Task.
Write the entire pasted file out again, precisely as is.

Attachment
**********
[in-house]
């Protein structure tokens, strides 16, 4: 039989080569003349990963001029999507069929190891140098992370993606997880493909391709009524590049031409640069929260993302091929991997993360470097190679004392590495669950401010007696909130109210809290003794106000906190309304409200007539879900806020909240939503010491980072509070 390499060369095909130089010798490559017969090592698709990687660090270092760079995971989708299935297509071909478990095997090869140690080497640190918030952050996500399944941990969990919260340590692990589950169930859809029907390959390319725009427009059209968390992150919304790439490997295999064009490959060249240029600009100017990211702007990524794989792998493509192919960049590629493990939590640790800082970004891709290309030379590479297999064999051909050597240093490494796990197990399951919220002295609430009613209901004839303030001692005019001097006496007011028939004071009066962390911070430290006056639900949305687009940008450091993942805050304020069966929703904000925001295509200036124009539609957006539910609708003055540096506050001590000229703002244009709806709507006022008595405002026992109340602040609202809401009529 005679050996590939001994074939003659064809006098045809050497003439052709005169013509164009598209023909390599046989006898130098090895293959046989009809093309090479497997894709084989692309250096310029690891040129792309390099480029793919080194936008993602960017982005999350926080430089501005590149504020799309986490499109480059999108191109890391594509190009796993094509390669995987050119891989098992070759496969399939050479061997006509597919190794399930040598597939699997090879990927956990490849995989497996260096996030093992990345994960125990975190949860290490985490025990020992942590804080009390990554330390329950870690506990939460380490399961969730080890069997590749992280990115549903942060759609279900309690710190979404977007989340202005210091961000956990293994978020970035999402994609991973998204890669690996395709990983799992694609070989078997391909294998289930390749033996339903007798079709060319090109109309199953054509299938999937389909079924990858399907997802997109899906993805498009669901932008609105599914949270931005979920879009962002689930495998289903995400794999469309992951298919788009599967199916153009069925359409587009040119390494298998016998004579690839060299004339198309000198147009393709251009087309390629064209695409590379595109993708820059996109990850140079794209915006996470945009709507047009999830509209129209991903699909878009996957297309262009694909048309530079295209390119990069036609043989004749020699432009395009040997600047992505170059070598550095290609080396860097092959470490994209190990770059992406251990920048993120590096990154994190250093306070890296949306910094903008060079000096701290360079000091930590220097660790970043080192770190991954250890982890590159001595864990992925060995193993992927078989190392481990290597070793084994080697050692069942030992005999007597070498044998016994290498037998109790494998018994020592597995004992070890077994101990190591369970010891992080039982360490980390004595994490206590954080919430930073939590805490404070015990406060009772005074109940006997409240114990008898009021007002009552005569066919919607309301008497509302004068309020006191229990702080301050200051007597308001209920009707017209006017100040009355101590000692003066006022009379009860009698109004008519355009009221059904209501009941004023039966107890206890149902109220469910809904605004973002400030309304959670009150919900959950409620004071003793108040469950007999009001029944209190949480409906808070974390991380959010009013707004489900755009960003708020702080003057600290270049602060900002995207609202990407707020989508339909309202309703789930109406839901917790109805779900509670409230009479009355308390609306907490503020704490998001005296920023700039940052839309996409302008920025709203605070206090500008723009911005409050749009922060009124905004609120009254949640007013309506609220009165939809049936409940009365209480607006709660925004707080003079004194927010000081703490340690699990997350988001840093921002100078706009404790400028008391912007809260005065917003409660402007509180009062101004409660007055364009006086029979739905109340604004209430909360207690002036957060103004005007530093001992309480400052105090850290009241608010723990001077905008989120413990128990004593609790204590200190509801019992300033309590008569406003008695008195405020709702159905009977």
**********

[in-house]
């Protein structure tokens, strides 16, 4: 039989080569003349990963001029999507069929190891140098992370993606997880493909391709009524590049031409640069929260993302091929991997993360470097190679004392590495669950401010007696909130109210809290003794106000906190309304409200007539879900806020909240939503010491980072509070 390499060369095909130089010798490559017969090592698709990687660090270092760079995971989708299935297509071909478990095997090869140690080497640190918030952050996500399944941990969990919260340590692990589950169930859809029907390959390319725009427009059209968390992150919304790439490997295999064009490959060249240029600009100017990211702007990524794989792998493509192919960049590629493990939590640790800082970004891709290309030379590479297999064999051909050597240093490494796990197990399951919220002295609430009613209901004839303030001692005019001097006496007011028939004071009066962390911070430290006056639900949305687009940008450091993942805050304020069966929703904000925001295509200036124009539609957006539910609708003055540096506050001590000229703002244009709806709507006022008595405002026992109340602040609202809401009529 005679050996590939001994074939003659064809006098045809050497003439052709005169013509164009598209023909390599046989006898130098090895293959046989009809093309090479497997894709084989692309250096310029690891040129792309390099480029793919080194936008993602960017982005999350926080430089501005590149504020799309986490499109480059999108191109890391594509190009796993094509390669995987050119891989098992070759496969399939050479061997006509597919190794399930040598597939699997090879990927956990490849995989497996260096996030093992990345994960125990975190949860290490985490025990020992942590804080009390990554330390329950870690506990939460380490399961969730080890069997590749992280990115549903942060759609279900309690710190979404977007989340202005210091961000956990293994978020970035999402994609991973998204890669690996395709990983799992694609070989078997391909294998289930390749033996339903007798079709060319090109109309199953054509299938999937389909079924990858399907997802997109899906993805498009669901932008609105599914949270931005979920879009962002689930495998289903995400794999469309992951298919788009599967199916153009069925359409587009040119390494298998016998004579690839060299004339198309000198147009393709251009087309390629064209695409590379595109993708820059996109990850140079794209915006996470945009709507047009999830509209129209991903699909878009996957297309262009694909048309530079295209390119990069036609043989004749020699432009395009040997600047992505170059070598550095290609080396860097092959470490994209190990770059992406251990920048993120590096990154994190250093306070890296949306910094903008060079000096701290360079000091930590220097660790970043080192770190991954250890982890590159001595864990992925060995193993992927078989190392481990290597070793084994080697050692069942030992005999007597070498044998016994290498037998109790494998018994020592597995004992070890077994101990190591369970010891992080039982360490980390004595994490206590954080919430930073939590805490404070015990406060009772005074109940006997409240114990008898009021007002009552005569066919919607309301008497509302004068309020006191229990702080301050200051007597308001209920009707017209006017100040009355101590000692003066006022009379009860009698109004008519355009009221059904209501009941004023039966107890206890149902109220469910809904605004973002400030309304959670009150919900959950409620004071003793108040469950007999009001029944209190949480409906808070974390991380959010009013707004489900755009960003708020702080003057600290270049602060900002995207609202990407707020989508339909309202309703789930109406839901917790109805779900509670409230009479009355308390609306907490503020704490998001005296920023700039940052839309996409302008920025709203605070206090500008723009911005409050749009922060009124905004609120009254949640007013309506609220009165939809049936409940009365209480607006709660925004707080003079004194927010000081703490340690699990997350988001840093921002100078706009404790400028008391912007809260005065917003409660402007509180009062101004409660007055364009006086029979739905109340604004209430909360207690002036957060103004005007530093001992309480400052105090850290009241608010723990001077905008989120413990128990004593609790204590200190509801019992300033309590008569406003008695008195405020709702159905009977």